Amendment to the CSP Charge After the Evidence Was Closed
Section 40A-9-21(B), N.M.S.A. 1953 (2d Repl. Vol. 6, Supp. 1975) states five methods of committing CSP II. Three of the methods are pertinent to this issue. Section 40A-9-21(B), supra, reads:
"B. Criminal sexual penetration in the second degree consists of all criminal sexual penetration perpetrated:
* * * * * *
"(2) by the use of force or coercion which results in personal injury to the victim;
* * * * * *
"(4) in the commission of any other felony; or
"(5) when the perpetrator is armed with a deadly weapon."
Another statute pertinent to this issue is the applicable definition of "personal injury". Section 40A-9-20(C), N.M.S.A. 1953 (2d Repl. Vol. 6, Supp. 1975) states:
"C. 'personal injury' means bodily injury to a lesser degree than great bodily harm and includes, but is not limited to, disfigurement, mental anguish, chronic or recurrent pain, pregnancy or disease or injury to a sexual or reproductive organ[.]"
The indictment charged defendant with CSP II by engaging in anal intercourse while armed with a deadly weapon, in violation of § 40A-9-21(B)(5), supra. This specific charge limited the State to establishing the facts supporting the one method of CSP II charged in the indictment. State v. Trivitt, 89 N.M. 162, 548 P.2d 442 (1976); State v. Crump, 82 N.M. 487, 484 P.2d 329 (1971).
After the evidence was concluded and the instructions were being settled, the State requested, and the trial court proposed to instruct on three methods of CSP II — (a) force or coercion resulting in personal injury, (b) in the commission of any other felony, and (c) while armed with a deadly weapon. See subparagraphs B(2), B(4) and B(5) quoted above.
Defendant objected that the proposed instruction went beyond the issues in the case. The State agreed. The State then proposed that the indictment be amended to include the two additional methods for committing CSP II which were covered in the proposed instruction. The amendment was granted over defendant's objection, and the jury was instructed on three methods of committing CSP II.
One of defendant's objections was that the amendment was untimely. This objection was properly overruled. Under Rule of Criminal Procedure 7(c), the court may allow the indictment to be amended "at any time" to conform to the evidence.
Defendant also objected that he was prejudiced by the amendment. The State's response was that evidence supporting the two additional methods came in without objection from defendant. On appeal, defendant correctly points out that this evidence was admissible in connection with the kidnapping charge and, thus, any objection to this evidence would have been useless. We do not consider this argument further because it was not presented to the trial court.
Before the trial court, defendant contended that he had not been charged with CSP II by force or coercion resulting in personal injury and had not prepared to defend such a charge. This contention is also argued on appeal.
Rule of Criminal Procedure 7(c) states: "If the court finds that the defendant has been prejudiced by an amendment, the court may postpone the trial or grant such other relief as may be proper under the circumstances." Rule of Criminal Procedure 7(d) states that no appeal, based on the evidentiary variance (because of which an amendment was granted) "shall be sustained unless it is affirmatively shown that the defendant was in fact prejudiced thereby in his defense on the merits."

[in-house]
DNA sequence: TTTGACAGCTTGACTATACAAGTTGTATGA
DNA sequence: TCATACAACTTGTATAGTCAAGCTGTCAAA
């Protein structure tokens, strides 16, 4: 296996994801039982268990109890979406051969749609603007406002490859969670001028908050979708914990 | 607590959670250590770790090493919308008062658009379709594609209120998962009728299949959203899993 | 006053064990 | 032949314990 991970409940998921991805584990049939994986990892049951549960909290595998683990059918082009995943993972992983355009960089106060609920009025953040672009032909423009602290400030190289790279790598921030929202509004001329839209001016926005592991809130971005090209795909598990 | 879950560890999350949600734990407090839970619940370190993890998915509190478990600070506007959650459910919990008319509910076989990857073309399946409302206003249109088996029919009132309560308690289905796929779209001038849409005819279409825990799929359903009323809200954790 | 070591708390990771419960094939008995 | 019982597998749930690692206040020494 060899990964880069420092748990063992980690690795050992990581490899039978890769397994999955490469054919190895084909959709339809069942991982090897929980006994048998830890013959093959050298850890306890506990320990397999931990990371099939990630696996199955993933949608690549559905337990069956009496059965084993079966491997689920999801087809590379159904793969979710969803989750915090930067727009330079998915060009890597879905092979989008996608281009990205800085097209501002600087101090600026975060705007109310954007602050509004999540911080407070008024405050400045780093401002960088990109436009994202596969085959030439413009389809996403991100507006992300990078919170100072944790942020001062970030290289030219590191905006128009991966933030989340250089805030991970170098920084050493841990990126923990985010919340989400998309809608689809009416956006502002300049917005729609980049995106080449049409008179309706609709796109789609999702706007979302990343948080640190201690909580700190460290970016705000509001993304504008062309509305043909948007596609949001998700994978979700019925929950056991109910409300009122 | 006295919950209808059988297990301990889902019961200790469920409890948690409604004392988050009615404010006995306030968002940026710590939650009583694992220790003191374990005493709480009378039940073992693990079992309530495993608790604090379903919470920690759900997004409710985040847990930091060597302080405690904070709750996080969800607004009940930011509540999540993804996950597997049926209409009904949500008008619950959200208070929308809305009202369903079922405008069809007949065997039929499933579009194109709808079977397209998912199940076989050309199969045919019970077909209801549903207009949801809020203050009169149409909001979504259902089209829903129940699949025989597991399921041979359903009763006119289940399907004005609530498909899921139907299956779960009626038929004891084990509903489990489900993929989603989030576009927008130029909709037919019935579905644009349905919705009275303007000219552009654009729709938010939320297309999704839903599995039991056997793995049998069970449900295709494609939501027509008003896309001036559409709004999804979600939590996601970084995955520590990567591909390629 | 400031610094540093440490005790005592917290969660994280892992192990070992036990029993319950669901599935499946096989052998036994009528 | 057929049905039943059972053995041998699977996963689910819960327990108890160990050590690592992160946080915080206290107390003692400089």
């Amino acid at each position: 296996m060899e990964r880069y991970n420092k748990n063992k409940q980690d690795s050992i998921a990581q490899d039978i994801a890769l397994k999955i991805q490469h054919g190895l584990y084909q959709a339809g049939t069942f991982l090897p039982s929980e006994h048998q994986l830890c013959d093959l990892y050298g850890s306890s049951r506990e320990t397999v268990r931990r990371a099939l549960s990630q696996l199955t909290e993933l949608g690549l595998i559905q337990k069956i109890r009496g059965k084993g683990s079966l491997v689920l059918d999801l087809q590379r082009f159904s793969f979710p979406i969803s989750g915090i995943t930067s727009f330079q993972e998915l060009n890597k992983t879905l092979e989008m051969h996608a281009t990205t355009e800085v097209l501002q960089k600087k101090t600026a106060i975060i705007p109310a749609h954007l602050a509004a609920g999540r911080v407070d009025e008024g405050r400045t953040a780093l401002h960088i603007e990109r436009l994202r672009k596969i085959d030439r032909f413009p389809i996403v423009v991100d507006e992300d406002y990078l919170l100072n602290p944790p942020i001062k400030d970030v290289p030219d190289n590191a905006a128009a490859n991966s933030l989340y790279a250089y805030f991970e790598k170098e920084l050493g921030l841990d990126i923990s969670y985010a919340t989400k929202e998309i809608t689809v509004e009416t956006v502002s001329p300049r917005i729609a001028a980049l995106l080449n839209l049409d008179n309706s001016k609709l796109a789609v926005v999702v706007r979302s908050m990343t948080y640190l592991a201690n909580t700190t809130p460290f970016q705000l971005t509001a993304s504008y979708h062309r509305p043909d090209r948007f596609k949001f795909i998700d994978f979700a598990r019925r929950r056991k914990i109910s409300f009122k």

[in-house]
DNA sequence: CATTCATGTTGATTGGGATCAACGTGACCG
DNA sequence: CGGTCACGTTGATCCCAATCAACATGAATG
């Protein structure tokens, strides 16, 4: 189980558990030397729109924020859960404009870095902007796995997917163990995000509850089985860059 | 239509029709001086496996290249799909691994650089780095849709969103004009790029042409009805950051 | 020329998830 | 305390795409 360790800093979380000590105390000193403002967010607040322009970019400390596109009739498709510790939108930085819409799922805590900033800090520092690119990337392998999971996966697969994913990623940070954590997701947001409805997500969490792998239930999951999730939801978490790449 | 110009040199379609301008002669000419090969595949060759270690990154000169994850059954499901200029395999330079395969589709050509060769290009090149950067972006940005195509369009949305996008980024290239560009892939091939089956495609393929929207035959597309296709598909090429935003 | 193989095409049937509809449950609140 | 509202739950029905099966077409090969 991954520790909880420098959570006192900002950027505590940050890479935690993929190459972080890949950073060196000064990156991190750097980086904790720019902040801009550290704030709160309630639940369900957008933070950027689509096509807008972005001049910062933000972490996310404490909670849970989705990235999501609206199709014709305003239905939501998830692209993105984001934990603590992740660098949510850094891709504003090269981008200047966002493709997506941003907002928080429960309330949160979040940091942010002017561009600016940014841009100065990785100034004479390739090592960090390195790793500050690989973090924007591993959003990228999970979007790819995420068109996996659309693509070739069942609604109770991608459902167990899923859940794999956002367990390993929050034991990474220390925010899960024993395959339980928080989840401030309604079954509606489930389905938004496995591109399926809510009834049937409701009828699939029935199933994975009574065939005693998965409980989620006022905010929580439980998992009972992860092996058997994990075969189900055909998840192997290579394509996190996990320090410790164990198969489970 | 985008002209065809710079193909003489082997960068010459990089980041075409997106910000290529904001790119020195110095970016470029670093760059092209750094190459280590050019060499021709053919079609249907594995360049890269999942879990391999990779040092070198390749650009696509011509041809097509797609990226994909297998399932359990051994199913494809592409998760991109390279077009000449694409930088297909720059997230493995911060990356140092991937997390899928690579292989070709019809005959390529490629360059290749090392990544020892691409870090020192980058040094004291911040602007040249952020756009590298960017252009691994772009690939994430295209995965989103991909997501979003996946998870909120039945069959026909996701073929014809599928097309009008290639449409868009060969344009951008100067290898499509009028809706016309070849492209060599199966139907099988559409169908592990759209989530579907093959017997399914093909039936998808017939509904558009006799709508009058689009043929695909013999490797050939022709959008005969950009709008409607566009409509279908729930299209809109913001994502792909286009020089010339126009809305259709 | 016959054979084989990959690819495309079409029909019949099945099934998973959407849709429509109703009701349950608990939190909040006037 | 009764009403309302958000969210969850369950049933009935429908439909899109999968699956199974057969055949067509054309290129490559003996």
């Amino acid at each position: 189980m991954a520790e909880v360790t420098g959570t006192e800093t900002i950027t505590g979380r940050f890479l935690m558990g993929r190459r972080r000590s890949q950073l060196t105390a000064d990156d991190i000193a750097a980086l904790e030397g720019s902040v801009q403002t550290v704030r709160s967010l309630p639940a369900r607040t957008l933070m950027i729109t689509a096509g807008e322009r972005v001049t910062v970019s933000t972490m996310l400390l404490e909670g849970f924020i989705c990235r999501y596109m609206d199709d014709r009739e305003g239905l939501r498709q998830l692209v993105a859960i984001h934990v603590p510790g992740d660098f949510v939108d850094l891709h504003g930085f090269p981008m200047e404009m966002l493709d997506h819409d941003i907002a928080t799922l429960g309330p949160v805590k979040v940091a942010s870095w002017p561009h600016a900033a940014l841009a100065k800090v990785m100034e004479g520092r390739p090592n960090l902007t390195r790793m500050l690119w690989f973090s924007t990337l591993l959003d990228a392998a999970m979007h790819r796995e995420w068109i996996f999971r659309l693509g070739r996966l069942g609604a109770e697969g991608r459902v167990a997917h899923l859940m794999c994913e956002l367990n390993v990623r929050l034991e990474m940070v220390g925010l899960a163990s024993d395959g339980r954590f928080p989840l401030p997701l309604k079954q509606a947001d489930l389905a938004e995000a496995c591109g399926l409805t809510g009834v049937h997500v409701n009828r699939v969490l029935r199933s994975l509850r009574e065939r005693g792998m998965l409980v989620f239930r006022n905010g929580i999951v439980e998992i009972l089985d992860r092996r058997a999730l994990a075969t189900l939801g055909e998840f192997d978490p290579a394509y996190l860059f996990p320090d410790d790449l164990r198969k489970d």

The State asserts that prejudice has not been affirmatively shown. It points out that there has been no change in the offense charged. That is true, but the amendment enlarged the indictment to charge the offense had been committed by three methods rather than one. See State v. Wilburn, (Ct.App.) 90 N.M. ___, 564 P.2d 1000, decided May 3, 1977. The State contends that defendant's "sole defense was that he had committed none of the acts charged" and such a defense was as applicable to the two additional methods as to the one method charged prior to the amendment. The State seems to be saying that the defense would not have been different if the defense had been given notice of the two additional methods charged by the amendment. This is no more than speculation on the State's part.
Prejudice affirmatively appears in this record. The amendment added a charge of CSP II by force or coercion which results in personal injury to the victim. Section 40A-9-21(B)(2), supra. "Personal injury" is defined in the statute. Section 40A-9-20(C), supra. While evidence of personal injury was relevant to "force or coercion" of the kidnapping charge, personal injury or the extent thereof was not a matter directly in issue on any of the charges on which defendant was tried, including the two charges of which he was acquitted. At trial, defendant had no reason to defend against "personal injury" as defined in § 40A-9-20(C). To permit the jury to convict on the basis of action resulting in personal injury, by adding this charge after the evidence was concluded in a trial where personal injury was not in issue, is prejudice.
The State asserts that amendment should not be held to be error because defendant did not request a continuance. A continuance to obtain additional evidence could not have resolved the question of prejudice. To counter the prejudice resulting from injecting personal injury into the case after the evidence was concluded, defendant would have needed to cross-examine all witnesses who testified concerning the victim's condition both during the events in question and after they were concluded.
The record in this case shows the jury was permitted to convict defendant of CSP II by a method that had not been tried. This error requires reversal of this conviction. See State v. Villa, 85 N.M. 537, 514 P.2d 56 (Ct.App. 1973).
The judgment and sentences are reversed. The cause is remanded for a new trial on the indictment as amended.
IT IS SO ORDERED.
HENDLEY and LOPEZ, JJ., concur.